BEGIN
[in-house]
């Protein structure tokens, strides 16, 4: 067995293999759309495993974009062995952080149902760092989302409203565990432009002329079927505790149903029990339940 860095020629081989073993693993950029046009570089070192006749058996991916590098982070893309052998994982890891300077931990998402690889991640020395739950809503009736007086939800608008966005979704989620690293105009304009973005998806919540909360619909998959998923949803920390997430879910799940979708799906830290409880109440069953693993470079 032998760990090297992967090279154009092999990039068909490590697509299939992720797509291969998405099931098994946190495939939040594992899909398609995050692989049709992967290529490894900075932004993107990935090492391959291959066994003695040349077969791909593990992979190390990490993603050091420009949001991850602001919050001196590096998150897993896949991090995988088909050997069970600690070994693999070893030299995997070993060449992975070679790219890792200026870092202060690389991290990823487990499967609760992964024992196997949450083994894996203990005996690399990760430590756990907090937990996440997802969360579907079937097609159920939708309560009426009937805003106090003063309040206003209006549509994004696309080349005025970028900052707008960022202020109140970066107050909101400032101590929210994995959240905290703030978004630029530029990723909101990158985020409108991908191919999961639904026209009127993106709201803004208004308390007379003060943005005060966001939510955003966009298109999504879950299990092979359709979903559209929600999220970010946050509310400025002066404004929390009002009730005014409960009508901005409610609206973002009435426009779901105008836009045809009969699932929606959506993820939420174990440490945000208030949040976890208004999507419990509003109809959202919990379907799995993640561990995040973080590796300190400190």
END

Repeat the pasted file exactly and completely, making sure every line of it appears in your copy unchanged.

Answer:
[in-house]
């Protein structure tokens, strides 16, 4: 067995293999759309495993974009062995952080149902760092989302409203565990432009002329079927505790149903029990339940 860095020629081989073993693993950029046009570089070192006749058996991916590098982070893309052998994982890891300077931990998402690889991640020395739950809503009736007086939800608008966005979704989620690293105009304009973005998806919540909360619909998959998923949803920390997430879910799940979708799906830290409880109440069953693993470079 032998760990090297992967090279154009092999990039068909490590697509299939992720797509291969998405099931098994946190495939939040594992899909398609995050692989049709992967290529490894900075932004993107990935090492391959291959066994003695040349077969791909593990992979190390990490993603050091420009949001991850602001919050001196590096998150897993896949991090995988088909050997069970600690070994693999070893030299995997070993060449992975070679790219890792200026870092202060690389991290990823487990499967609760992964024992196997949450083994894996203990005996690399990760430590756990907090937990996440997802969360579907079937097609159920939708309560009426009937805003106090003063309040206003209006549509994004696309080349005025970028900052707008960022202020109140970066107050909101400032101590929210994995959240905290703030978004630029530029990723909101990158985020409108991908191919999961639904026209009127993106709201803004208004308390007379003060943005005060966001939510955003966009298109999504879950299990092979359709979903559209929600999220970010946050509310400025002066404004929390009002009730005014409960009508901005409610609206973002009435426009779901105008836009045809009969699932929606959506993820939420174990440490945000208030949040976890208004999507419990509003109809959202919990379907799995993640561990995040973080590796300190400190």